Loyalty, Loyalty, Loyalty

By on October 3, 2017

In the NBA there are two types of players: The loyal players and the ring chasers. The loyal players tend to stay with the team that drafted them no matter what adversity they may face in their chase for an NBA championship. Players such as Kobe Bryant, Dirk Nowitzki, Tim Duncan, Magic Johnson, and Larry Bird fit this mold. There are superstars in the NBA that preached loyalty and have stayed with their organization for either a majority of their career, or their whole tenure in the NBA. Ring chasers are usually veterans coming to the end of their career wanting to win a championship, so they join a contending team. They tend to take pay cuts and sign 1-year veteran contract hoping to win a championship. We have recently seen it with David West, who took severe pay cuts, but was able to win a championship with the Golden State Warriors.

Why Are We Discussing Loyalty?

Last year the movement of Kevin Durant to the Warriors left a bitter taste in the mouth of NBA players and fans. Kevin Durant is a former MVP, in his prime, and arguably the best player in the NBA. He joined a team that went 73-9, setting a NBA record, and were clearly the best team in the NBA. Kevin Durant was hungry for a championship and with his MVP performance in the 2017 NBA finals he was able to fulfill his goal of winning a championship.

Now, What’s the difference between a player chasing a ring in their prime rather than chasing a ring as a veteran slightly out of their prime? Of course everyone likes to see the iconic storyline of a player getting drafted to an organization and going through years of adversity before bringing the city a championship. The classic era of the Jordan’s bulls, Magic’s Lakers, and Bird’s Celtics have changed. It is now acceptable to have a superteam in today’s NBA. Kevin Durant’s move has caused a ripple effect in the NBA.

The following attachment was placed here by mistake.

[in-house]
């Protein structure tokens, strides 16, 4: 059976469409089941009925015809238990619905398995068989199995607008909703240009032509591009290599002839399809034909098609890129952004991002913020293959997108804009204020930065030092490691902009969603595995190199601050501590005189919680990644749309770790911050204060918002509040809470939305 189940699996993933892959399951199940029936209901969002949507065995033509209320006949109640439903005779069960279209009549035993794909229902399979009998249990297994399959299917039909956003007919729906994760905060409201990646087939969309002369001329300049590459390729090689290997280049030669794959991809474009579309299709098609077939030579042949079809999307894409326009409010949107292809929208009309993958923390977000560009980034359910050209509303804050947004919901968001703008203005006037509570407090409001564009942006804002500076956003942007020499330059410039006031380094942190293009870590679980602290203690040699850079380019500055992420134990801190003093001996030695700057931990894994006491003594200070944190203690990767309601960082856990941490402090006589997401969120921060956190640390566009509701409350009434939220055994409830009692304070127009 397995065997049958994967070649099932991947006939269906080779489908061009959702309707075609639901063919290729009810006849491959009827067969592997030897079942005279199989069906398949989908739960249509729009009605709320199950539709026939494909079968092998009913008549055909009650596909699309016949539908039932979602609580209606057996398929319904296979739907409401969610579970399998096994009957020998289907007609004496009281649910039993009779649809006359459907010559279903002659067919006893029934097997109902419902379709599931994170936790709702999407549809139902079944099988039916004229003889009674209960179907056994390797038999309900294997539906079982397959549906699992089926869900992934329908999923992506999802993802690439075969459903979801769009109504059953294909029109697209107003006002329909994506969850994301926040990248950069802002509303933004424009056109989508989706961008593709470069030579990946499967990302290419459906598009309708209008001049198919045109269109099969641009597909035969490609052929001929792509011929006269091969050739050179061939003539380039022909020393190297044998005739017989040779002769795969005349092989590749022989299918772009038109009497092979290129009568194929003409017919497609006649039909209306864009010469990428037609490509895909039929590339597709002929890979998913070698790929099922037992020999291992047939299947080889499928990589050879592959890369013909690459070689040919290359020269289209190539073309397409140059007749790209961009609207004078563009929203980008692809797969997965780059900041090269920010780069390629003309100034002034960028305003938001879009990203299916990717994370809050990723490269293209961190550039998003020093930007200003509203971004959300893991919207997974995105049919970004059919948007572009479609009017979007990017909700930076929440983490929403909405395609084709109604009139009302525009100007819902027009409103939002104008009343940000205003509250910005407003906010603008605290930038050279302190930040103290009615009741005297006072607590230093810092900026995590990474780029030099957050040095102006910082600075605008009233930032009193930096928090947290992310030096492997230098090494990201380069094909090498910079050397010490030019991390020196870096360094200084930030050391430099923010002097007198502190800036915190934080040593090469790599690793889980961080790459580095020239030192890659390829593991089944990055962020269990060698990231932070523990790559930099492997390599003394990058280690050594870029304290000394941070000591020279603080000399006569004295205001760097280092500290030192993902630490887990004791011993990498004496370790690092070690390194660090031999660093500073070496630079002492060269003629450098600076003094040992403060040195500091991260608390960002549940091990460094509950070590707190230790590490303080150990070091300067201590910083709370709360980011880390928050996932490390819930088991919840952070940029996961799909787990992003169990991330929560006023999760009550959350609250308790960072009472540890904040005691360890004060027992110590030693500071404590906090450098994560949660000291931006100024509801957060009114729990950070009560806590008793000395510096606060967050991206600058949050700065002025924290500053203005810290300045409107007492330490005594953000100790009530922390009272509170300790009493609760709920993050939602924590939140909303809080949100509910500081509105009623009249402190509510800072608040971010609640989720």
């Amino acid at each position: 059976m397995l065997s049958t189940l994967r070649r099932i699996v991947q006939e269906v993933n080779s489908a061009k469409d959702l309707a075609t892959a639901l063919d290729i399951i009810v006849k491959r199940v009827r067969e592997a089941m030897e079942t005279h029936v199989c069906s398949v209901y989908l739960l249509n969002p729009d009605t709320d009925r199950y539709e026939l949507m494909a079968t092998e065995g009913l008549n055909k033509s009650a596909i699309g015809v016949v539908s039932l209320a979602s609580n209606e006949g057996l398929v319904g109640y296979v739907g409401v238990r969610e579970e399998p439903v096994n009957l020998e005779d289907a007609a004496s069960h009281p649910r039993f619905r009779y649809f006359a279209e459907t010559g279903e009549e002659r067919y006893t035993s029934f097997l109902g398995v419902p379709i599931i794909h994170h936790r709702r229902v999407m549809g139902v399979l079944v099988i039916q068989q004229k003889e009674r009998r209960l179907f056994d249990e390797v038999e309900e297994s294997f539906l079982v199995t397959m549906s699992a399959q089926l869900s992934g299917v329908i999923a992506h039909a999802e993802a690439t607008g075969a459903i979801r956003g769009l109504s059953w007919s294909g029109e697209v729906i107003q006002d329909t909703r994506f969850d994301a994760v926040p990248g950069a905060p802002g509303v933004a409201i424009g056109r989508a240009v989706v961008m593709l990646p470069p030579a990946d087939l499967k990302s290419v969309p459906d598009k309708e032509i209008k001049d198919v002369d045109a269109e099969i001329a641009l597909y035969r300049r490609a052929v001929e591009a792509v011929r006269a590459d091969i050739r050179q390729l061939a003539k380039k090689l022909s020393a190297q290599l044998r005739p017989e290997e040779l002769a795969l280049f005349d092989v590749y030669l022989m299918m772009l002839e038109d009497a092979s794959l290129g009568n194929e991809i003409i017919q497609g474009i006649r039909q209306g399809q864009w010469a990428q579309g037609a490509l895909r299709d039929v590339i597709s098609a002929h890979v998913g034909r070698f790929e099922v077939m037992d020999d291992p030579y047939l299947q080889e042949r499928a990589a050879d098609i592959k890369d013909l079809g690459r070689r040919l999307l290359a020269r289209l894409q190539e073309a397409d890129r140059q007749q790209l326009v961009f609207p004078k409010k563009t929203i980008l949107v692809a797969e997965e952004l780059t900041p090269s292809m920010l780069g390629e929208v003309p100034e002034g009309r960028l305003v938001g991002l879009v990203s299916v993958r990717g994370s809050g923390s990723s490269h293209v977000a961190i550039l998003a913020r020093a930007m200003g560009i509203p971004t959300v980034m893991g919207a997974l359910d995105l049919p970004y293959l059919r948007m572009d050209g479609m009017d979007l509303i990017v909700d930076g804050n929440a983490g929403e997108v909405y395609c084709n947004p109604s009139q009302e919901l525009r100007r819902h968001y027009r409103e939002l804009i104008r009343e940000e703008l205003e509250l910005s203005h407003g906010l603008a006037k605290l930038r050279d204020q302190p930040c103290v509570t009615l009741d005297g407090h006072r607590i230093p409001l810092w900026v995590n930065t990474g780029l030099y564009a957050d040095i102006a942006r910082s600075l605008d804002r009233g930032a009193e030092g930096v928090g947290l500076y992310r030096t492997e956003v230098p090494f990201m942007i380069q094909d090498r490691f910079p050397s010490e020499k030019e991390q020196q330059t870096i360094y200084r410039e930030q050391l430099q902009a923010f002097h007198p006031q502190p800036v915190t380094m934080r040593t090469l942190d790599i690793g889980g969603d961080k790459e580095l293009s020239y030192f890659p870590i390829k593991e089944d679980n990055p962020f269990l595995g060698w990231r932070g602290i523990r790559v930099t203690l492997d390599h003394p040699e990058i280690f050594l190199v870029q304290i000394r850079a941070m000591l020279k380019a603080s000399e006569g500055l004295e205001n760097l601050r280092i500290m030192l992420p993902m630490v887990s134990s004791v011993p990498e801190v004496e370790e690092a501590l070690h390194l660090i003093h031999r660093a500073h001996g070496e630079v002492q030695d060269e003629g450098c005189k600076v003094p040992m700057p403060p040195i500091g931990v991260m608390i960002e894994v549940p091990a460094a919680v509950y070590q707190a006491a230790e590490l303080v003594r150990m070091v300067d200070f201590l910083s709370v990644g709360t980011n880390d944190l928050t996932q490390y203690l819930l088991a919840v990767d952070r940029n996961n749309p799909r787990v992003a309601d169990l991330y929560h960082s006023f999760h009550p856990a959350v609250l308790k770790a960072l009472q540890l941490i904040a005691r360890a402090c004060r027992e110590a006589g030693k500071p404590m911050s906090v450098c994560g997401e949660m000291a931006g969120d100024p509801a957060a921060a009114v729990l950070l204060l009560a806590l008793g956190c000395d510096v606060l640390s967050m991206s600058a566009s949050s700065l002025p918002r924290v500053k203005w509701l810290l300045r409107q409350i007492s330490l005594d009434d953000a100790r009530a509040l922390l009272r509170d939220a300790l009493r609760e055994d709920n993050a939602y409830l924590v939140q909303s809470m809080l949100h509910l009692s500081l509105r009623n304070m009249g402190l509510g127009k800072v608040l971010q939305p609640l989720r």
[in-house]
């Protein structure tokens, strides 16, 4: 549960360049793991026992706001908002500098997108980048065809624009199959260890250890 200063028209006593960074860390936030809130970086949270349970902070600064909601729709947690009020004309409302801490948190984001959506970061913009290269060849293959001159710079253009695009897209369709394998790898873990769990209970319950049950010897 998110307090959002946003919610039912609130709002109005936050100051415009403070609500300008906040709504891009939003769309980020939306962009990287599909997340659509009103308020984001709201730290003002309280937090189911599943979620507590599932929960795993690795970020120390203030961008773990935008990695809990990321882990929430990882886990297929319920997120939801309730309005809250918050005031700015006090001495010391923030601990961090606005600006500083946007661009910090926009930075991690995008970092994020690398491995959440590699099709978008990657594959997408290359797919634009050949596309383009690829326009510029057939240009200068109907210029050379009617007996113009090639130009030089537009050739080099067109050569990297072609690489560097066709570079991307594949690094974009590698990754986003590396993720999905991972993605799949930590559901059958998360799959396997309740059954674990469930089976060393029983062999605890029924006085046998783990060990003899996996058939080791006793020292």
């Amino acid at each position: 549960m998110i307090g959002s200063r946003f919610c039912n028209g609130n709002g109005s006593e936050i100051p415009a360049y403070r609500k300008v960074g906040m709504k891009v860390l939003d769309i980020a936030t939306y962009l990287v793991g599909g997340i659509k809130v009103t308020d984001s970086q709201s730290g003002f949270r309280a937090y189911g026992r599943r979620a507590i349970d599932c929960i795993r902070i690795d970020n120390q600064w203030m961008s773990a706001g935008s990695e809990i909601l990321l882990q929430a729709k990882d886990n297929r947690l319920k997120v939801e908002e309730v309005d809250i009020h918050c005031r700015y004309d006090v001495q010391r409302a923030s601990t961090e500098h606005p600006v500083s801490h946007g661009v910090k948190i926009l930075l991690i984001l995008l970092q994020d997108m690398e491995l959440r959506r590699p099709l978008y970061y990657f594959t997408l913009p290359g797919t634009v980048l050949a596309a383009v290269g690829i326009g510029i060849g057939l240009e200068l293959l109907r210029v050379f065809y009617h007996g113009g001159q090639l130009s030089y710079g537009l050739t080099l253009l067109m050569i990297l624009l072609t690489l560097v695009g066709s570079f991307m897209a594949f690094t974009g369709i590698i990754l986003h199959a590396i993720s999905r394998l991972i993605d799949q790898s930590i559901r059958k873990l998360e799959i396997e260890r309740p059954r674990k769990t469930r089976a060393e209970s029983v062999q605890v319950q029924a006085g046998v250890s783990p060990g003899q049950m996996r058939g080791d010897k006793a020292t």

Durant got brutally criticized for his move to Golden State, but this offseason we have seen similar movements. Paul George and Carmelo joined MVP Russell Westbrook. Chris Paul joined James Harden who also had an MVP-caliber season. Jimmy Butler and Jeff Teague joined Karl Anthony Towns and Andrew Wiggins in Minnesota, which could be considered an up-and-coming superteam. Finally, Isaiah Thomas, Derrick Rose, Jae Crowder, and Dwyane Wade joined LeBron James and the three-time Eastern Conference Champions the Cleveland Cavaliers. All of these teams seem like super teams, and all of these players made these moves in hopes of winning a championship. Dwyane Wade, Paul George, Jimmy butler, and Chris Paul never received any grief for their offseason decisions, so does loyalty really matter in NBA?

(Photo by David Sherman/NBAE via Getty Images)


The Bottom Line

The NBA is a business at the end of the day, and sometimes loyalty doesn’t exist if it’s the right business move. With all of these new superteams forming in hopes to take down teams like the Warriors and the Cavaliers, it will be hard to remain loyal and achieve your desired goals. This is a new era in the NBA and joining a superteam, or creating a super team, may be the only way to win Championship.

1 Comment

Victor Porter

October 5, 2017 @ 10:19


Good post man. Too much players switching teams and not enough loyalty. Seriously what happened to toughing it out to win but now guys just want to form super teams and take the easy way out to win

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